Because cortex of most cacti is vascularized by cortical bundles, the epidermis and palisade chlorenchyma can be kept hydrated and healthy no matter how much water they lose to the dry desert air, as long as the plant itself has enough water of course. The presence of cortical bundles may be a key innovation in the evolution of cacti because it has permitted cactus cortex to become extremely broad as mentioned above. It is hard to over-emphasize the importance of the evolution of cortical bundles in cacti: whereas we animals vascularize any additional tissues we produce (such as tumors), plants do not do this automatically. In contrast, a plant’s ability to produce extra tissues is extremely limited by its inability to vascularize them. Consequently other stem-photosynthetic plants such as euphorbias, pachypodiums, stapeliads never become as broad as cacti do. It is certainly popular to point out the convergent evolution between euphorbias and cacti, but no euphorbia ever becomes as broad as a barrel cactus, or even as broad as many smaller cacti. The reason is simple: none of the non-cactus stem-photosynthetic succulents have cortical bundles in their stems. They are free to evolve to have a wider, more voluminous cortex only up to the point at which diffusion from the stele becomes too slow to keep the epidermis healthy. One of the broadest euphorbias, E. obesa, achieves its width by widening its stele: it has a broad pith that spreads its set of vascular bundles into a ring with a wide diameter, which is in turn surrounded by a cortex that is only moderately thick. But storing water in pith is more difficult than storing it in the cortex because a pith can absorb a large amount of water and swell only if the wood is flexible, otherwise either the wood would be torn apart or the pith would be prevented from expanding enough to absorb much water.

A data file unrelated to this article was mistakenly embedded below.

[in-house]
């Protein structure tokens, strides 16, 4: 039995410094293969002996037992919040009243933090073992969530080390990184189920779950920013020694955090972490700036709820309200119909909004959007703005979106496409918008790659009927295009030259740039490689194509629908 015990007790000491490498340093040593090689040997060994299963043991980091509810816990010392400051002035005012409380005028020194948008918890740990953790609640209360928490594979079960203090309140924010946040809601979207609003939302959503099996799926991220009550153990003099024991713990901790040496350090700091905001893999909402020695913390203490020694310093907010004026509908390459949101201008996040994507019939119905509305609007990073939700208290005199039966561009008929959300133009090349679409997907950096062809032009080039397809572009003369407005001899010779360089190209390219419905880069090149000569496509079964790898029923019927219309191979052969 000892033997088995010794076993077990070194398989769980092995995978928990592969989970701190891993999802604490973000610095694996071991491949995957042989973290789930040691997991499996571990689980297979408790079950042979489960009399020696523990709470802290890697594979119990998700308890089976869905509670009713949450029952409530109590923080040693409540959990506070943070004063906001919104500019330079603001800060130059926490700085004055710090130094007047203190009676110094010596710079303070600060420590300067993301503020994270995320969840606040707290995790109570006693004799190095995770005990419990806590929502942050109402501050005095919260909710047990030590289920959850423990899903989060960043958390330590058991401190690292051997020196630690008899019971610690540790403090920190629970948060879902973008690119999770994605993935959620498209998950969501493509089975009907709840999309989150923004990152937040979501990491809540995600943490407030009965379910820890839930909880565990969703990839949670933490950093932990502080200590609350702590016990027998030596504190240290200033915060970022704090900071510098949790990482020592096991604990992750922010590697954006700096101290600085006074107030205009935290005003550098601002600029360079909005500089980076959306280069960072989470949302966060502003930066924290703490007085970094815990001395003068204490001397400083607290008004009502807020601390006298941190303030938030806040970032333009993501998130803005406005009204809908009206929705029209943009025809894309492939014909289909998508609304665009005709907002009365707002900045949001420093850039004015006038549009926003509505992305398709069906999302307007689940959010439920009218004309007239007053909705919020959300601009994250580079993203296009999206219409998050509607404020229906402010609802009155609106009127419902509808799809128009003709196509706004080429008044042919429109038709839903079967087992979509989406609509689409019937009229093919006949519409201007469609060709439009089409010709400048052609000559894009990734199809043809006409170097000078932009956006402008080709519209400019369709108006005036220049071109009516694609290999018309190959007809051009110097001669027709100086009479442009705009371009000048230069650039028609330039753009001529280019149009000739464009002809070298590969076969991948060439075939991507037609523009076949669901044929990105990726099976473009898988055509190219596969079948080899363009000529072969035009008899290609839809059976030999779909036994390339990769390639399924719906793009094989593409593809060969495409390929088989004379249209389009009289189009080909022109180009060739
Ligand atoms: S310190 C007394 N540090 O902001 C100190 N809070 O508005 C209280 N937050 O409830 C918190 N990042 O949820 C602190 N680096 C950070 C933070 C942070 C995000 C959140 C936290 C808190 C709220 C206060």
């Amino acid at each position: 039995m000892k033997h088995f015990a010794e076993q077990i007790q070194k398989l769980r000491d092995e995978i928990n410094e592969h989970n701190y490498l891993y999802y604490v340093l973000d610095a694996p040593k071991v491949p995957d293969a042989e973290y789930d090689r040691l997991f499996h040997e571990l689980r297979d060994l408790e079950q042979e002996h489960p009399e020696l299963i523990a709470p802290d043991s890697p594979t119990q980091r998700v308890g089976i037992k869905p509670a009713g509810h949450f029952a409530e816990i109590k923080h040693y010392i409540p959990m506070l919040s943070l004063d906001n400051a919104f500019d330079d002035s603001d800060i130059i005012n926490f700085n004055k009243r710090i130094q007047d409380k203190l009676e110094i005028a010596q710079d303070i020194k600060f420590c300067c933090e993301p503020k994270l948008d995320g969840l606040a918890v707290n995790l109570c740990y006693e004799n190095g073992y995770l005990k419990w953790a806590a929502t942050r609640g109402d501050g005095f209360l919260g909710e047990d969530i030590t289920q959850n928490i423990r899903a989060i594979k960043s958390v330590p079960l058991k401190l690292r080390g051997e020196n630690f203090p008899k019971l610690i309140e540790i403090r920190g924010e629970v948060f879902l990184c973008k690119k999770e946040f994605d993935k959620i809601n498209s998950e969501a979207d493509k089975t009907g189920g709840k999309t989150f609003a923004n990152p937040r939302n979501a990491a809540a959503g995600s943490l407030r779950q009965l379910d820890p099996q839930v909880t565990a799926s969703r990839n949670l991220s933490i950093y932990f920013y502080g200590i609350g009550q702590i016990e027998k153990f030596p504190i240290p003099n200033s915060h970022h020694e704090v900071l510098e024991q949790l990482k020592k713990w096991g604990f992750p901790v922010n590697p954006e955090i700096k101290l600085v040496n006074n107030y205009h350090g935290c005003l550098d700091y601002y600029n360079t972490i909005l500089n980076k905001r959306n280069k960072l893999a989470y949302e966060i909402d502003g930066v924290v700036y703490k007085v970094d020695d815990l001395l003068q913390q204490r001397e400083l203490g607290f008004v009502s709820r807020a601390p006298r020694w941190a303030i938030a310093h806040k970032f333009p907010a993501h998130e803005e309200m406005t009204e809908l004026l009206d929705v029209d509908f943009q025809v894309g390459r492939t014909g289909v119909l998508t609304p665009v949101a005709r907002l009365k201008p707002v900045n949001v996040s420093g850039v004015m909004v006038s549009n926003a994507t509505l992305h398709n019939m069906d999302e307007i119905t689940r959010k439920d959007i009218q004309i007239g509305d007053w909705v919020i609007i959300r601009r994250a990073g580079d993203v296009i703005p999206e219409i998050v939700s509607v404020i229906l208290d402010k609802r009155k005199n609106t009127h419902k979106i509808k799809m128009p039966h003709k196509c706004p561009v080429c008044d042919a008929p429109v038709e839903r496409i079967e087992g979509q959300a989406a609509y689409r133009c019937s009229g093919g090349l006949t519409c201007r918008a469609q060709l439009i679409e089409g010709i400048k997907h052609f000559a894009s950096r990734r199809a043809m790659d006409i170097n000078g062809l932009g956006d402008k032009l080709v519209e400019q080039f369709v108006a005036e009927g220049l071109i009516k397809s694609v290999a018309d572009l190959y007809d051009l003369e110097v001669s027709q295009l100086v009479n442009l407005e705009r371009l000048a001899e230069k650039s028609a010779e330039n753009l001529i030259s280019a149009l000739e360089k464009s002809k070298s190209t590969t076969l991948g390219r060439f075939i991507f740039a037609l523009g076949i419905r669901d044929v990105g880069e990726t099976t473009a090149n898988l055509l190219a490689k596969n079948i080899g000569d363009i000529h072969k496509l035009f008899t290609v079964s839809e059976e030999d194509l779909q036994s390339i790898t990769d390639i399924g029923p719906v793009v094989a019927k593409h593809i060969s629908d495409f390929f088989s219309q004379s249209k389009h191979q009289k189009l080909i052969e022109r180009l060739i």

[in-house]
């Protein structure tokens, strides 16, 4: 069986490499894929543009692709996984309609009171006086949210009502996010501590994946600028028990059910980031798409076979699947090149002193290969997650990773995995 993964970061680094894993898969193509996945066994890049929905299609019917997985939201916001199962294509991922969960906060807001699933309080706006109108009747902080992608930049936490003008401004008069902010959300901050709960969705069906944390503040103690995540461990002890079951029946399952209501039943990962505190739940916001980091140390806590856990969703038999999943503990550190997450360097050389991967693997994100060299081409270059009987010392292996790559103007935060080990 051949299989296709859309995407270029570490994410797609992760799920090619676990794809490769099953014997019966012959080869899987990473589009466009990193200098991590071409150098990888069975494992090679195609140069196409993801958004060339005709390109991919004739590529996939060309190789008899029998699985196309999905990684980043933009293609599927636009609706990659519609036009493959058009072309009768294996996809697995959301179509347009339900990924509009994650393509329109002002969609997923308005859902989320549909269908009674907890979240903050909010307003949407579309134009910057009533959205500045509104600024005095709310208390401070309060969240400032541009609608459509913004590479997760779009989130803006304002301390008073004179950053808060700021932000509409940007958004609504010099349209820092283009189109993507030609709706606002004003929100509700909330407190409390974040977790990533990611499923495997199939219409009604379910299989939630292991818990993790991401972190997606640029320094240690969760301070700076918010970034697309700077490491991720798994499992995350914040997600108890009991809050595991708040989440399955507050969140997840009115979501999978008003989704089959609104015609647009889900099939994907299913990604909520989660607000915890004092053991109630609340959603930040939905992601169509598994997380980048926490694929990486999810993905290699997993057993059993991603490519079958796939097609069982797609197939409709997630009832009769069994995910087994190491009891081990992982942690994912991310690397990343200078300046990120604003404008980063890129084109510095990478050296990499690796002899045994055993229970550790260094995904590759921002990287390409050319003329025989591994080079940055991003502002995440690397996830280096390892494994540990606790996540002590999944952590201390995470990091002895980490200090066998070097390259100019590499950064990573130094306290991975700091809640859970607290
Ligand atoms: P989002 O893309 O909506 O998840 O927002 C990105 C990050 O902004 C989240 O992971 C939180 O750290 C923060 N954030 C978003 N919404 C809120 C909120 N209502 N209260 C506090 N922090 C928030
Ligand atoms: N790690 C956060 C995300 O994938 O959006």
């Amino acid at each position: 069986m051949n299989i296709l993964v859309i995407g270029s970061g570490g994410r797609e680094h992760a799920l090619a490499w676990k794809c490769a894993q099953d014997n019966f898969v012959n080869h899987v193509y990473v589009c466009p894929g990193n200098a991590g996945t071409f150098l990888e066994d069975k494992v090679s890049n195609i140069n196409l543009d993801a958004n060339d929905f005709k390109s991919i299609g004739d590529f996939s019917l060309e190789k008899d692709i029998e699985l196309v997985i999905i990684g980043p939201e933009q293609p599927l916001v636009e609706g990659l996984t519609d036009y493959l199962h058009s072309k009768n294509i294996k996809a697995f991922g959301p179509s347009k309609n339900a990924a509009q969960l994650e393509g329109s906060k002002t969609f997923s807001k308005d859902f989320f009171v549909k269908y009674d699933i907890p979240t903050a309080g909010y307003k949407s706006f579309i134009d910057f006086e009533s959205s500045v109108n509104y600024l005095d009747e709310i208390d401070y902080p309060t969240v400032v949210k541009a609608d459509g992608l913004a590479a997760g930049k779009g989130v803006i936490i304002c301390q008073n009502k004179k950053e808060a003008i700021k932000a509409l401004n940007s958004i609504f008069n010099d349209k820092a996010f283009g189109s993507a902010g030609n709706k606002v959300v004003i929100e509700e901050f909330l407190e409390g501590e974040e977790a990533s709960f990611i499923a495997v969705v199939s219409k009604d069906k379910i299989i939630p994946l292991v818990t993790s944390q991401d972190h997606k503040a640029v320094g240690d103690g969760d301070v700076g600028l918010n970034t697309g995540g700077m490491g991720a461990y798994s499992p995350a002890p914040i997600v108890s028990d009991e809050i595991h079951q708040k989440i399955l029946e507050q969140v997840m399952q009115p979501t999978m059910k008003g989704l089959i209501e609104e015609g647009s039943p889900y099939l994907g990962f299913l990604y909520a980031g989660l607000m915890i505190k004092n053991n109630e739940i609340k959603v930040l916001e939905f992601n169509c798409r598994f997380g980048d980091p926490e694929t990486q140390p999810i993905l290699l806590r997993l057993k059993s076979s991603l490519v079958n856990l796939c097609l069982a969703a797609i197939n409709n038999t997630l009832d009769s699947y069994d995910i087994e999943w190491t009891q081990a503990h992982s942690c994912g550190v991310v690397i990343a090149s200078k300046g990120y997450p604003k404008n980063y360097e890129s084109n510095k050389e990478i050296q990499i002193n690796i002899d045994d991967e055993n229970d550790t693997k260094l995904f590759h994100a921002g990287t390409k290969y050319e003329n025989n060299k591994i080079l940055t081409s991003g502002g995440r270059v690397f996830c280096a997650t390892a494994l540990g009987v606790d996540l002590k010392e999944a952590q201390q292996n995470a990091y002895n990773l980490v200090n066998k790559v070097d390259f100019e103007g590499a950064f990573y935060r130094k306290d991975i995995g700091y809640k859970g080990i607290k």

Cortical bundles are present in almost all members of subfamily Cactoideae (only Blossfeldia liliputana lacks them) but are absent from subfamilies Pereskioideae and Opuntioideae.
Mauseth, J. D. 2004. The structure of photosynthetic, succulent stems in plants other than cacti. The International Journal of Plant Sciences 165: 1-9.
Mauseth, J. D. 2004. Cacti and other succulents: stem anatomy of “other succulents” has little in common with that of cacti. Bradleya 22: 131-140.
Sajeva, M., and J. D. Mauseth. 1991. Leaflike structure in the photosynthetic, succulent stems of cacti. Annals of Botany 68: 405 – 411.
Mauseth, J. D., and M. Sajeva. 1992. Cortical bundles in the persistent, photosynthetic stems of cacti. Annals of Botany 70: 317 – 324.
Mauseth, J. D. 1993. Medullary bundles and the evolution of cacti. American Journal of Botany 80: 928 – 932.
Collapsible water-storage cells.
Cactus cortex is divided into an inner water-storing region and an outer photosynthetic layer. More than cortical bundles is needed to move water from the storage region to the chlorophyllous region: water-storing cells should give up water more easily than do other cells. The selective advantage of storing water is not just that it keeps water-storage cells alive but rather that the water can be made available to cells of the photosynthetic palisade cortex, the apical and axillary buds, any flower buds or developing fruits and so on. Consequently, water-storage cells should have thin, flexible walls that can contract or shrink readily such that the cell’s volume diminishes as water is transferred out. On the other hand, the cells that need the water should be more resistant to shrinkage: if all cell walls were equally flexible, all parts of the plant would suffer water stress equally, but that is not adaptive. Instead, water-storage tissues should give up water so easily that the more active cells do not experience water stress unless drought is extremely prolonged. In all cacti, cell walls of the inner cortex are especially thin and flexible, but in many cacti there is an additional modification: the walls are folded or undulate, even when young and recently produced by the shoot apical meristem. Because the walls already have folds in them, the cells are presumably set to shrink very easily. These cells have been called collapsible cortex cells. In contrast, wall of palisade cortex cells – the photosynthetic cells – are thicker and lack folds, so these cannot shrink as easily. Consequently, as the volume of water within a cactus shoot diminishes, cells of the inner cortex give up water preferentially, transferring it to other cells, minimizing water stress and thus allowing photosynthesis to continue.